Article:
Reflection:  The time frame of St. Cyprian is that he lived before the Emperor Constantine’s Edict of Milan in 312 which made Christianity a legal religion of the Empire.  From the time of our Lord’s Ascension to that time the Church went through persecution from social ridicule to martyrdom.  In 250, under Emperor Decius, with the threat of death, many Christians denied the faith, gave-up fellow Christians to the authorities or when told to burn incense to Caesar bought letters called,  libelli, or certificates, that they had done so. Based upon 1 Timothy 2: 1-4, the Church prayed for Caesar, but did not pray to Caesar (see the 1st Commandment).  Will we have to prove our loyalty as citizens by worshipping the false gods of the State and their apostate teachings and/or by giving up the names of fellow believers and then by not doing so risk friends, family, employment and even life? “Do you intend to continue steadfast in this confession and Church and to suffer all, even death, rather than fall away from it? I do, by the grace of God.” (One of the questions in the Lutheran rite of Confirmation (Lutheran Service Book, page 273) Cyprian was martyred for true worship.

 When the persecution ended, many wanted to return to the Church. Needless to say and to say the least, there were hard feelings.  One party wanted them to be re-baptized or one Novatus said they committed apostasy and were not saved.  He denied absolution to the repentant.  Novatus’ heresy, Novationism, was also condemned in The Augsburg Confession because he denied absolution/forgiveness.   The Bishop of Rome , Pope Stephen I said that once baptized, still baptized.  Others in North Africa disagreed but what was agreed upon that a time of penitence, that is, repentance would return one to the flock.  The Biblical understanding is  absolution for the penitent restores one to the Church.   This crucial understanding of repentance and absolution seems to be the basis of the true Reformation understanding: “Repentance, therefore, is nothing else than a return and approach to Baptism, that we repeat and practice what we began before, but abandoned.” (The Large Catechism).

“…having received the Holy Spirit, we are living holy and spiritually; if we have raised our eyes from earth to heaven; if we have lifted our hearts, filled with God and Christ, to things above and divine, let us do nothing but what is worthy of God and Christ, even as the apostle arouses and exhorts us, saying: “If then you have been raised with Christ, seek the things that are above, where Christ is, seated at the right hand of God. Set your minds on things that are above, not on things that are on earth. For you have died, and your life is hidden with Christ in God. When Christ who is your life appears, then you also will appear with him in glory” [Colossians 3:1-4]. Let us, then, who in Baptism have both died and been buried in respect to the carnal sins of the old man, who have risen again with Christ in the heavenly regeneration, both think upon and do the things that are Christ’s.”  –Cyprian of Carthage

Remove the pow’r of sin from me/And cleanse all my impurity/That I may have the strength and will/ Temptations of the flesh to still.

—Renew Me, 0 Eternal Light (LSB 704:2)

Prayer of the Day

Almighty God, You gave Your servant Cyprian boldness to confess the name of our Savior, Jesus Christ, before the rulers of this world and courage to die for the faith he proclaimed. Give us strength always to be ready to give a reason for the hope that is in us and to suffer gladly for the sake of our Lord Jesus Christ, who lives and reigns with You and the Holy Spirit, one God, now and forever.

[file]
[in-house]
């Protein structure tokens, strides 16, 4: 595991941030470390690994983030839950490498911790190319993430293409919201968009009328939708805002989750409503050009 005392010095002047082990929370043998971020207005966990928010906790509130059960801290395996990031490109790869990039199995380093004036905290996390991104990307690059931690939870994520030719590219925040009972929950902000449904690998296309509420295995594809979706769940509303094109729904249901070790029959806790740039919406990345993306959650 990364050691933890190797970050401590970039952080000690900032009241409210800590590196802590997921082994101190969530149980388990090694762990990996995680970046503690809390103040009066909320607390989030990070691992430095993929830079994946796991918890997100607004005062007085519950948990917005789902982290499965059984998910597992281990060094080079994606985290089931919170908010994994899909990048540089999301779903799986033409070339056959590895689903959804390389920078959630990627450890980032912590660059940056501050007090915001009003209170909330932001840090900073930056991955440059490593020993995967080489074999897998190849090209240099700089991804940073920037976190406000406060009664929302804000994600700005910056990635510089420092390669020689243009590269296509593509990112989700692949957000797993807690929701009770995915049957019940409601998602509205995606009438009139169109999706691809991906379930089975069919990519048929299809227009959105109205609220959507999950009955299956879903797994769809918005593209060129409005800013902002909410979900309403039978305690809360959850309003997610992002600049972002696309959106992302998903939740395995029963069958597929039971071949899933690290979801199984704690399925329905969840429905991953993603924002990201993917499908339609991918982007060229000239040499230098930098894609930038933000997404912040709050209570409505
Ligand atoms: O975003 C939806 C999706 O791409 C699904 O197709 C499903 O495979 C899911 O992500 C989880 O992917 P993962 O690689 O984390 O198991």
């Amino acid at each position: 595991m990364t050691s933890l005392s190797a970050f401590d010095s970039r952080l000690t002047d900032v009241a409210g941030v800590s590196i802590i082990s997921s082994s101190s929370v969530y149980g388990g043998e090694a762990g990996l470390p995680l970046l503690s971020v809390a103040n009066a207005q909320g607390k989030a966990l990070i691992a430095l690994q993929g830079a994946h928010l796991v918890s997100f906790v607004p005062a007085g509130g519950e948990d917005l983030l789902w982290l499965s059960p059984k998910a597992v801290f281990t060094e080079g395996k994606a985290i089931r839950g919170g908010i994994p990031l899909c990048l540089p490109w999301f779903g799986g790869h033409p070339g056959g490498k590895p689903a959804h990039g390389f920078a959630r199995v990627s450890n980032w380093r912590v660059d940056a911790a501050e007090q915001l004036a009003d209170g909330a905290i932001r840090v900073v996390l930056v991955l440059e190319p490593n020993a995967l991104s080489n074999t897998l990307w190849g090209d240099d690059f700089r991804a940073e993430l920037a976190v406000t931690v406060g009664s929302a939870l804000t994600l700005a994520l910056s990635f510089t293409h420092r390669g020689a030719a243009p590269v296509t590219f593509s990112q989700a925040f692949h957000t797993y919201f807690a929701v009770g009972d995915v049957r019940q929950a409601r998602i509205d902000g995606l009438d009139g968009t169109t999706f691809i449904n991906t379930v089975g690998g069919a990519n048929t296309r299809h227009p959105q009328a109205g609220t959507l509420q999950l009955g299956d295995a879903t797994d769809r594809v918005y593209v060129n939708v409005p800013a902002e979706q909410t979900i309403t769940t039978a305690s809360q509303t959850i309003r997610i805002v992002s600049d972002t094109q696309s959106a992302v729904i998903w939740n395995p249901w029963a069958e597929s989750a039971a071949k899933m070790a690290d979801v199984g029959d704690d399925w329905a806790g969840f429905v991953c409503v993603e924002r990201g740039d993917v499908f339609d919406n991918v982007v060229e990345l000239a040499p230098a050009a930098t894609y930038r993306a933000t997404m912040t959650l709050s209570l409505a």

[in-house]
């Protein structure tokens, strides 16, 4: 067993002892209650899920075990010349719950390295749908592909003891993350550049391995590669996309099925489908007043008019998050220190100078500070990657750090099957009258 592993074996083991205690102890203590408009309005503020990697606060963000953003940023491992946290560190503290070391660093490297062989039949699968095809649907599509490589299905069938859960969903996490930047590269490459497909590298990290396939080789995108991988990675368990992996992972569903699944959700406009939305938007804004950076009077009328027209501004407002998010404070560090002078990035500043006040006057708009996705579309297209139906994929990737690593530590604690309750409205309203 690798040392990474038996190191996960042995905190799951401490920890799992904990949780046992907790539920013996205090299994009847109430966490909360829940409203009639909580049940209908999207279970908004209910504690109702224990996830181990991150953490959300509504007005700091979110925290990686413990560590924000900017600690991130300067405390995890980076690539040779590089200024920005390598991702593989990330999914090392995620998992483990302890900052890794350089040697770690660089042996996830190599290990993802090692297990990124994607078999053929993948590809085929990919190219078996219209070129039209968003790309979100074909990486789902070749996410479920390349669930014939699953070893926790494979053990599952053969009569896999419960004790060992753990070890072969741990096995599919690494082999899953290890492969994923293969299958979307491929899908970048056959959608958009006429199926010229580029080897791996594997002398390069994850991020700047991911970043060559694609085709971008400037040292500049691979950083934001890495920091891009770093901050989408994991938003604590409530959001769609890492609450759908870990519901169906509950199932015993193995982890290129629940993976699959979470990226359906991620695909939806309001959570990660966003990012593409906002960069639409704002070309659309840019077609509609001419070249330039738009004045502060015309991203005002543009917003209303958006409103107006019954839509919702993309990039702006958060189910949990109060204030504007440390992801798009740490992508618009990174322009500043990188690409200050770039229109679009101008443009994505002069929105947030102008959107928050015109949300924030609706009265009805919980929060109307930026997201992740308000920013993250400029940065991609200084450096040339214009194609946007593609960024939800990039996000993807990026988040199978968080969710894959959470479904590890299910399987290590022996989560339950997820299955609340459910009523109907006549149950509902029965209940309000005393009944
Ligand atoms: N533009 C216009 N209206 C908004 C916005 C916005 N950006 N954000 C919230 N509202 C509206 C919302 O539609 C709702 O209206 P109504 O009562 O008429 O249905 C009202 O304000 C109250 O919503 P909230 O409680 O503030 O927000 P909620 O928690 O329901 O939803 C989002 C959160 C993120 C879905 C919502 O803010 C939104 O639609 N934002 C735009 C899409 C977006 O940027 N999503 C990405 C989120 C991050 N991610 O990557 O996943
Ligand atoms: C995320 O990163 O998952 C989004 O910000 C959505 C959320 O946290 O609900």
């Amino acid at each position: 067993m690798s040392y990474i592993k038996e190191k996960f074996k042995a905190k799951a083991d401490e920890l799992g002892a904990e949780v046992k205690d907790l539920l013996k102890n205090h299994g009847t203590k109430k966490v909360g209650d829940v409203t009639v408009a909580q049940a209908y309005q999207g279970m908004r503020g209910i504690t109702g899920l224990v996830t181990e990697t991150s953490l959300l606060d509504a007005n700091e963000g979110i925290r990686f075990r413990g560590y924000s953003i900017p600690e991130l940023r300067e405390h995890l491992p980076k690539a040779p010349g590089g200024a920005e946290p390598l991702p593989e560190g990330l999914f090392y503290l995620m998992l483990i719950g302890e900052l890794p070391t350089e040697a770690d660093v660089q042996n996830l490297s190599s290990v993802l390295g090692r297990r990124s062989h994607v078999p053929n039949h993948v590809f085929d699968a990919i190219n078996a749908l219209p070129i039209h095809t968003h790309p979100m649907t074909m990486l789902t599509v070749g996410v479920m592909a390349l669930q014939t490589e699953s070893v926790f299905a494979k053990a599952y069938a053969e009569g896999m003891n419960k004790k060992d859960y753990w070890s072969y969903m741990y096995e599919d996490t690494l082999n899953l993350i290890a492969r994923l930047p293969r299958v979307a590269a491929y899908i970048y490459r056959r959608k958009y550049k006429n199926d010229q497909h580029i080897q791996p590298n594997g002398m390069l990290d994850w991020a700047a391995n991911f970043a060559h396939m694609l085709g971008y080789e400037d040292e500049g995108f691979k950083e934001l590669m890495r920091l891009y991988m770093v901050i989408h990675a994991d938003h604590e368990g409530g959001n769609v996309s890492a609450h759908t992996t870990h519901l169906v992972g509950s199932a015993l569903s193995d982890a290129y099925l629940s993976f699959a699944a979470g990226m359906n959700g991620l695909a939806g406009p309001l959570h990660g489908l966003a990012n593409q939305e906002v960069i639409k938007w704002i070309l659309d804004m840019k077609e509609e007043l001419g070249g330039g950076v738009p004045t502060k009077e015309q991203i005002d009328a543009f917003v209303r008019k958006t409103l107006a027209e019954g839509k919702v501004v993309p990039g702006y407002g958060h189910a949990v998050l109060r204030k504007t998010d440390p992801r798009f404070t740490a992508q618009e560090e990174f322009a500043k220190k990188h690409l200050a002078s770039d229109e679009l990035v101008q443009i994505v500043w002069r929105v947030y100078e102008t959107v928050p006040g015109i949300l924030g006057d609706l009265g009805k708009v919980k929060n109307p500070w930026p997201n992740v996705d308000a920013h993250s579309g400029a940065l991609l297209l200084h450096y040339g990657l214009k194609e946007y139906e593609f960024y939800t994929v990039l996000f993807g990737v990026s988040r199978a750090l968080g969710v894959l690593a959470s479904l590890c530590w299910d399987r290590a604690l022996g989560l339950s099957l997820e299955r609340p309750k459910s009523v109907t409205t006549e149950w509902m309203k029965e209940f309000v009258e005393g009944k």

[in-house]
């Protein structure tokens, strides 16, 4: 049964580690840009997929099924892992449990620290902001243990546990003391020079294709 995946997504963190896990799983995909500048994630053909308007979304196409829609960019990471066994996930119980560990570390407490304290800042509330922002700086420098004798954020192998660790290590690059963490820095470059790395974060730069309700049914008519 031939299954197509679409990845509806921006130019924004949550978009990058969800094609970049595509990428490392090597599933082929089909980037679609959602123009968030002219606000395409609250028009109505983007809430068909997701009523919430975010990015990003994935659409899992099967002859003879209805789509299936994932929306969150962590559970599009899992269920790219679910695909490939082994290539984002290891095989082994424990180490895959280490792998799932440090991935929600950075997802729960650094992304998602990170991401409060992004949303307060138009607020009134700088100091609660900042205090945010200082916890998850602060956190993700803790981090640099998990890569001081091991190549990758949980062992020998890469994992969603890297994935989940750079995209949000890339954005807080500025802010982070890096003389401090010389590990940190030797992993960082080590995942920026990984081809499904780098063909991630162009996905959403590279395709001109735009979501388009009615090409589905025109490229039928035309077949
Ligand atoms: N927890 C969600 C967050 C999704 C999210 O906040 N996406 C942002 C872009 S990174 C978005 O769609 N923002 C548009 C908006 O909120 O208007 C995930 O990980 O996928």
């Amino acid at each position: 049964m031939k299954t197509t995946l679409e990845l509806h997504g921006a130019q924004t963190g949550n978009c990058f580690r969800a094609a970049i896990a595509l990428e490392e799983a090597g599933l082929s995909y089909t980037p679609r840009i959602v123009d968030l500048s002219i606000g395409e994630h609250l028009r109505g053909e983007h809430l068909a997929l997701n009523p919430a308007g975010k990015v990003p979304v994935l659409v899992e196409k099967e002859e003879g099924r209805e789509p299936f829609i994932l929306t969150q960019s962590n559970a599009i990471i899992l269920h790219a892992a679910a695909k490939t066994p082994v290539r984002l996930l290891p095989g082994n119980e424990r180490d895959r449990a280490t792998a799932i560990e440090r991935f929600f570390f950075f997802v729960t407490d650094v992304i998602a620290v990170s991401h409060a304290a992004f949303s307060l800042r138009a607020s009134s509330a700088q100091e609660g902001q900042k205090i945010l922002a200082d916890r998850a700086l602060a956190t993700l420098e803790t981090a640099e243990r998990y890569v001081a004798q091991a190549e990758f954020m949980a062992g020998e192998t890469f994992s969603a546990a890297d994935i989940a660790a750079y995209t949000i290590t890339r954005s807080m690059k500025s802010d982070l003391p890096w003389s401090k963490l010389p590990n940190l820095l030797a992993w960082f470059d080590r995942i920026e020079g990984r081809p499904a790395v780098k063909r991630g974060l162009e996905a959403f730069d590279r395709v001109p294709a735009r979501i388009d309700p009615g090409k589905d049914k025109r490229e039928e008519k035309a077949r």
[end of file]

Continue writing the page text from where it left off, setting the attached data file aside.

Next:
Quote/s of the Day – 16 September – The Memorial of Sts Cornelius & Cyprian  – AnaStpaul

This audio is an interview of Dr. Veith by Pastor Todd Wilken Issues, Etc. This is not an interview regarding our emotions at 9/11, and after, but what we have learned from 9/11. I think this is a good overview, not only on 9/11 but the cultural decline and malaise from 20 years ago which helped me to gain more perspective on the question that as a Pastor I have heard myself and others query: How did we get in the mess we’re in? Here is the link to the interview.

9/11: A Time to Remember

In the ruins of the World Trade Center, these twisted steel beams were found in the shape of a cross. This cross was put up right in the ruins and Mayor Guiliani had pedestal built for it. Eventually the cross, or the Ground Zero Cross was put into the National September 11 Memorial & Museum.

Excerpt  from President George W.  Bush’s Remarks at National Day of Prayer and Remembrance, at the National Cathedral, September 14th,  2001:

Our purpose as a nation is firm. Yet our wounds as a people are recent and unhealed, and lead us to pray. In many of our prayers this week, there is a searching, and an honesty. At St. Patrick’s Cathedral in New York on Tuesday, a woman said, “I prayed to God to give us a sign that He is still here.” Others have prayed for the same, searching hospital to hospital, carrying pictures of those still missing.

God’s signs are not always the ones we look for. We learn in tragedy that his purposes are not always our own. Yet the prayers of private suffering, whether in our homes or in this great cathedral, are known and heard, and understood.

There are prayers that help us last through the day, or endure the night. There are prayers of friends and strangers, that give us strength for the journey. And there are prayers that yield our will to a will greater than our own.

This world He created is of moral design. Grief and tragedy and hatred are only for a time. Goodness, remembrance, and love have no end. And the Lord of life holds all who die, and all who mourn. 

God’s signs are not always the ones we look for. We learn in tragedy that his purposes are not always our own. Yet the prayers of private suffering, whether in our homes or in this great cathedral, are known and heard, and understood.

Meme of the Day